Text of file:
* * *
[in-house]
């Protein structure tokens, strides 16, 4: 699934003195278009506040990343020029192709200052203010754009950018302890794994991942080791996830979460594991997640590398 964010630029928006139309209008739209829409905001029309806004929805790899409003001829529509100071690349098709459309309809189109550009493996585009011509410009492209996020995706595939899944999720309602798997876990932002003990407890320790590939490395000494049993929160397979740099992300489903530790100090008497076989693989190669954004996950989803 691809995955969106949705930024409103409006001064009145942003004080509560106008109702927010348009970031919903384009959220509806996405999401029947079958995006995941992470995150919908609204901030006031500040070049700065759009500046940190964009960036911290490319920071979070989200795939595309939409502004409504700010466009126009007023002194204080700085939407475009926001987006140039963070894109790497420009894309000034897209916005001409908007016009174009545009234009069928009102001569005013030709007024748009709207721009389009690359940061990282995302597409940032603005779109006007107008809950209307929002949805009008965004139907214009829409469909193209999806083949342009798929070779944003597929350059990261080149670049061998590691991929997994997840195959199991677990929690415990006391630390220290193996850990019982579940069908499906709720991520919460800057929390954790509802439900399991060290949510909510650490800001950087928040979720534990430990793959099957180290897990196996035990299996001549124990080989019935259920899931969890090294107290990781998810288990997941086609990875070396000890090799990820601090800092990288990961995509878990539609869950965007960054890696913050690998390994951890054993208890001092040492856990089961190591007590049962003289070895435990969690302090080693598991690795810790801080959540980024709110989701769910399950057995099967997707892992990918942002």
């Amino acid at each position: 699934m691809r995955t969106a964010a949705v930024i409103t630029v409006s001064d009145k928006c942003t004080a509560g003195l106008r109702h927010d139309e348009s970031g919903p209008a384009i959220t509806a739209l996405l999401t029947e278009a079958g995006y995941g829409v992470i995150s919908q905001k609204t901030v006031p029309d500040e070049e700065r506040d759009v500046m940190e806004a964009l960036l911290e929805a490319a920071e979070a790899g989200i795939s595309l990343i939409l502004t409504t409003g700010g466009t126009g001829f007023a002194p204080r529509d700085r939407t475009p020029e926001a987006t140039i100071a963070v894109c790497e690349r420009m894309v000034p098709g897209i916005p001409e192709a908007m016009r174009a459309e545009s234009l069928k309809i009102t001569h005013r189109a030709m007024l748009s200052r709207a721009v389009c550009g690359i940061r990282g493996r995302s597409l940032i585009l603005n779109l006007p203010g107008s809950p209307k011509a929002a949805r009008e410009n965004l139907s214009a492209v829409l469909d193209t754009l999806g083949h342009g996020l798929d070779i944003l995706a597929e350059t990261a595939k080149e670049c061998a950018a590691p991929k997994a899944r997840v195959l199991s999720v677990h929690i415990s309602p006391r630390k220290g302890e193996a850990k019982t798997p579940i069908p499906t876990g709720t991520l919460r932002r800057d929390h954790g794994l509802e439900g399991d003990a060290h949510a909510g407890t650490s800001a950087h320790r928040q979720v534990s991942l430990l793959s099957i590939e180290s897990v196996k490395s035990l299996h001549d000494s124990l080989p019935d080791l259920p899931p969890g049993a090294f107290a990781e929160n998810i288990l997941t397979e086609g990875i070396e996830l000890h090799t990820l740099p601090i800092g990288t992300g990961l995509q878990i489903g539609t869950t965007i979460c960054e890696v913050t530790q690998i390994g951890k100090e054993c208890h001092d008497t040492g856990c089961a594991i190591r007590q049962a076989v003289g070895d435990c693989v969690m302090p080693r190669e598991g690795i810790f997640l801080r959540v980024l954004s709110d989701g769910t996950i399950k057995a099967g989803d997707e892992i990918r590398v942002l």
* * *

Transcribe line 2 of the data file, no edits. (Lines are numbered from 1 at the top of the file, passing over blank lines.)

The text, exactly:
């Protein structure tokens, strides 16, 4: 699934003195278009506040990343020029192709200052203010754009950018302890794994991942080791996830979460594991997640590398 964010630029928006139309209008739209829409905001029309806004929805790899409003001829529509100071690349098709459309309809189109550009493996585009011509410009492209996020995706595939899944999720309602798997876990932002003990407890320790590939490395000494049993929160397979740099992300489903530790100090008497076989693989190669954004996950989803 691809995955969106949705930024409103409006001064009145942003004080509560106008109702927010348009970031919903384009959220509806996405999401029947079958995006995941992470995150919908609204901030006031500040070049700065759009500046940190964009960036911290490319920071979070989200795939595309939409502004409504700010466009126009007023002194204080700085939407475009926001987006140039963070894109790497420009894309000034897209916005001409908007016009174009545009234009069928009102001569005013030709007024748009709207721009389009690359940061990282995302597409940032603005779109006007107008809950209307929002949805009008965004139907214009829409469909193209999806083949342009798929070779944003597929350059990261080149670049061998590691991929997994997840195959199991677990929690415990006391630390220290193996850990019982579940069908499906709720991520919460800057929390954790509802439900399991060290949510909510650490800001950087928040979720534990430990793959099957180290897990196996035990299996001549124990080989019935259920899931969890090294107290990781998810288990997941086609990875070396000890090799990820601090800092990288990961995509878990539609869950965007960054890696913050690998390994951890054993208890001092040492856990089961190591007590049962003289070895435990969690302090080693598991690795810790801080959540980024709110989701769910399950057995099967997707892992990918942002």